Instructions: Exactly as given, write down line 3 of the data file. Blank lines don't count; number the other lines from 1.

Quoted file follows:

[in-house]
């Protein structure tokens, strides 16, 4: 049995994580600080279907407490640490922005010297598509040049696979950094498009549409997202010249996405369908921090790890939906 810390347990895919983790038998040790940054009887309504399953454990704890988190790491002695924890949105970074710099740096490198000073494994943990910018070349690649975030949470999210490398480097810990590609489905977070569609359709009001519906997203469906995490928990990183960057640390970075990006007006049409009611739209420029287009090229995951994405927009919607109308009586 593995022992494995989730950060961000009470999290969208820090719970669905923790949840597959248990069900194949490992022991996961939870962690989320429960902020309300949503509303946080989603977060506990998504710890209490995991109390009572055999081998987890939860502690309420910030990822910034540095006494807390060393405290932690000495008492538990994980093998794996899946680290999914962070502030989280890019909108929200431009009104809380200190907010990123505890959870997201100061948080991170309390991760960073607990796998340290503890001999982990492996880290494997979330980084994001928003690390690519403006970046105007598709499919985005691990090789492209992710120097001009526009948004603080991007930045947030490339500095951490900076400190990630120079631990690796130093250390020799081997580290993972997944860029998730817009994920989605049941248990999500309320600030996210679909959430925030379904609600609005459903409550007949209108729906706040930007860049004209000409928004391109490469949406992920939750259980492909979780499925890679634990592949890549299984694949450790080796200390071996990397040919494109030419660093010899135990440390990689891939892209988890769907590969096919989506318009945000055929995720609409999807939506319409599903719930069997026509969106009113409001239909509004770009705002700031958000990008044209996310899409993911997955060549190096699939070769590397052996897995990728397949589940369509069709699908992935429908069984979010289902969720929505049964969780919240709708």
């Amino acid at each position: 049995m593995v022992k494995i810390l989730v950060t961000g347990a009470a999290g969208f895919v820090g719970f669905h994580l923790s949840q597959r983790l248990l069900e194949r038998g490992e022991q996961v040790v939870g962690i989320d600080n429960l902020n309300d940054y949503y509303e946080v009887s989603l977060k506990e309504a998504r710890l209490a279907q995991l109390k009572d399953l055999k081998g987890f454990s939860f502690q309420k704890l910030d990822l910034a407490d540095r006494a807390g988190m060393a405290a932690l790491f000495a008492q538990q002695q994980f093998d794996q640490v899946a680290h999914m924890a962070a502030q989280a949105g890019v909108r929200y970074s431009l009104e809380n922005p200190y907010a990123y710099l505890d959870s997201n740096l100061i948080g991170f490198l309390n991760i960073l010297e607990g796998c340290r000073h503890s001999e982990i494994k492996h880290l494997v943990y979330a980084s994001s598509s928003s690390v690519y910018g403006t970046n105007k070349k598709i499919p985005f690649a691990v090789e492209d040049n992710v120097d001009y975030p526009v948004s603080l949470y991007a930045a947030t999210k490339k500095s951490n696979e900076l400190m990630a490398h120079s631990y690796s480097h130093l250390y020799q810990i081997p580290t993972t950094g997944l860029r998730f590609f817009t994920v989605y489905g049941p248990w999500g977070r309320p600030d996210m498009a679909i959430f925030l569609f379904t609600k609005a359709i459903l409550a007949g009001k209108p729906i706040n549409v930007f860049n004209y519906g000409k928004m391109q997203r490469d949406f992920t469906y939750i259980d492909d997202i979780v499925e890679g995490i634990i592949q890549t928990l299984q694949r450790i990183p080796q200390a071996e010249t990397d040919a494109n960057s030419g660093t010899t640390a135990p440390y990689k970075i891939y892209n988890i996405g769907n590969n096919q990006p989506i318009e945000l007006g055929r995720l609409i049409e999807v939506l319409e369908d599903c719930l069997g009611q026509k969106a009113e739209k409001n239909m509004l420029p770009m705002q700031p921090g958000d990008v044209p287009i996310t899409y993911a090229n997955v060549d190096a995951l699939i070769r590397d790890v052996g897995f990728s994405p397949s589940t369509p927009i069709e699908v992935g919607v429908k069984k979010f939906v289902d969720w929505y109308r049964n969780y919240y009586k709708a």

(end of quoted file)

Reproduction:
């Amino acid at each position: 049995m593995v022992k494995i810390l989730v950060t961000g347990a009470a999290g969208f895919v820090g719970f669905h994580l923790s949840q597959r983790l248990l069900e194949r038998g490992e022991q996961v040790v939870g962690i989320d600080n429960l902020n309300d940054y949503y509303e946080v009887s989603l977060k506990e309504a998504r710890l209490a279907q995991l109390k009572d399953l055999k081998g987890f454990s939860f502690q309420k704890l910030d990822l910034a407490d540095r006494a807390g988190m060393a405290a932690l790491f000495a008492q538990q002695q994980f093998d794996q640490v899946a680290h999914m924890a962070a502030q989280a949105g890019v909108r929200y970074s431009l009104e809380n922005p200190y907010a990123y710099l505890d959870s997201n740096l100061i948080g991170f490198l309390n991760i960073l010297e607990g796998c340290r000073h503890s001999e982990i494994k492996h880290l494997v943990y979330a980084s994001s598509s928003s690390v690519y910018g403006t970046n105007k070349k598709i499919p985005f690649a691990v090789e492209d040049n992710v120097d001009y975030p526009v948004s603080l949470y991007a930045a947030t999210k490339k500095s951490n696979e900076l400190m990630a490398h120079s631990y690796s480097h130093l250390y020799q810990i081997p580290t993972t950094g997944l860029r998730f590609f817009t994920v989605y489905g049941p248990w999500g977070r309320p600030d996210m498009a679909i959430f925030l569609f379904t609600k609005a359709i459903l409550a007949g009001k209108p729906i706040n549409v930007f860049n004209y519906g000409k928004m391109q997203r490469d949406f992920t469906y939750i259980d492909d997202i979780v499925e890679g995490i634990i592949q890549t928990l299984q694949r450790i990183p080796q200390a071996e010249t990397d040919a494109n960057s030419g660093t010899t640390a135990p440390y990689k970075i891939y892209n988890i996405g769907n590969n096919q990006p989506i318009e945000l007006g055929r995720l609409i049409e999807v939506l319409e369908d599903c719930l069997g009611q026509k969106a009113e739209k409001n239909m509004l420029p770009m705002q700031p921090g958000d990008v044209p287009i996310t899409y993911a090229n997955v060549d190096a995951l699939i070769r590397d790890v052996g897995f990728s994405p397949s589940t369509p927009i069709e699908v992935g919607v429908k069984k979010f939906v289902d969720w929505y109308r049964n969780y919240y009586k709708a």